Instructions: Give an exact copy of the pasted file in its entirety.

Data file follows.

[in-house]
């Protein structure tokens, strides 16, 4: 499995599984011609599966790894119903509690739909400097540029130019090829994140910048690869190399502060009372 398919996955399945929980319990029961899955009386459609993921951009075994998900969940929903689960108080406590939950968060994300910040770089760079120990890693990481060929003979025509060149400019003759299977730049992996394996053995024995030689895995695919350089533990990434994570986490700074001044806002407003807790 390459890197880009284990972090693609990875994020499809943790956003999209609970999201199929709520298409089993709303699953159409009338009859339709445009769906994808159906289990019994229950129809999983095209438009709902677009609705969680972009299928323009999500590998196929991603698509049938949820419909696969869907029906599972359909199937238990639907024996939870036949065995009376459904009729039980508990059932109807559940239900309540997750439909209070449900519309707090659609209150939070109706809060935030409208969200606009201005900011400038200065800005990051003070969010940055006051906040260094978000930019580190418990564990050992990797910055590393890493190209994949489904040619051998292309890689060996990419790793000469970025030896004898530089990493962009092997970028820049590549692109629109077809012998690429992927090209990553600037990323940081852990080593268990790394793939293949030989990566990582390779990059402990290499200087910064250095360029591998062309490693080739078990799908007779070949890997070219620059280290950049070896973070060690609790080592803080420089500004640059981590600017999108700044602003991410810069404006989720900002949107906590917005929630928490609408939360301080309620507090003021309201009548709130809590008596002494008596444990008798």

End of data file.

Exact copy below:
[in-house]
């Protein structure tokens, strides 16, 4: 499995599984011609599966790894119903509690739909400097540029130019090829994140910048690869190399502060009372 398919996955399945929980319990029961899955009386459609993921951009075994998900969940929903689960108080406590939950968060994300910040770089760079120990890693990481060929003979025509060149400019003759299977730049992996394996053995024995030689895995695919350089533990990434994570986490700074001044806002407003807790 390459890197880009284990972090693609990875994020499809943790956003999209609970999201199929709520298409089993709303699953159409009338009859339709445009769906994808159906289990019994229950129809999983095209438009709902677009609705969680972009299928323009999500590998196929991603698509049938949820419909696969869907029906599972359909199937238990639907024996939870036949065995009376459904009729039980508990059932109807559940239900309540997750439909209070449900519309707090659609209150939070109706809060935030409208969200606009201005900011400038200065800005990051003070969010940055006051906040260094978000930019580190418990564990050992990797910055590393890493190209994949489904040619051998292309890689060996990419790793000469970025030896004898530089990493962009092997970028820049590549692109629109077809012998690429992927090209990553600037990323940081852990080593268990790394793939293949030989990566990582390779990059402990290499200087910064250095360029591998062309490693080739078990799908007779070949890997070219620059280290950049070896973070060690609790080592803080420089500004640059981590600017999108700044602003991410810069404006989720900002949107906590917005929630928490609408939360301080309620507090003021309201009548709130809590008596002494008596444990008798």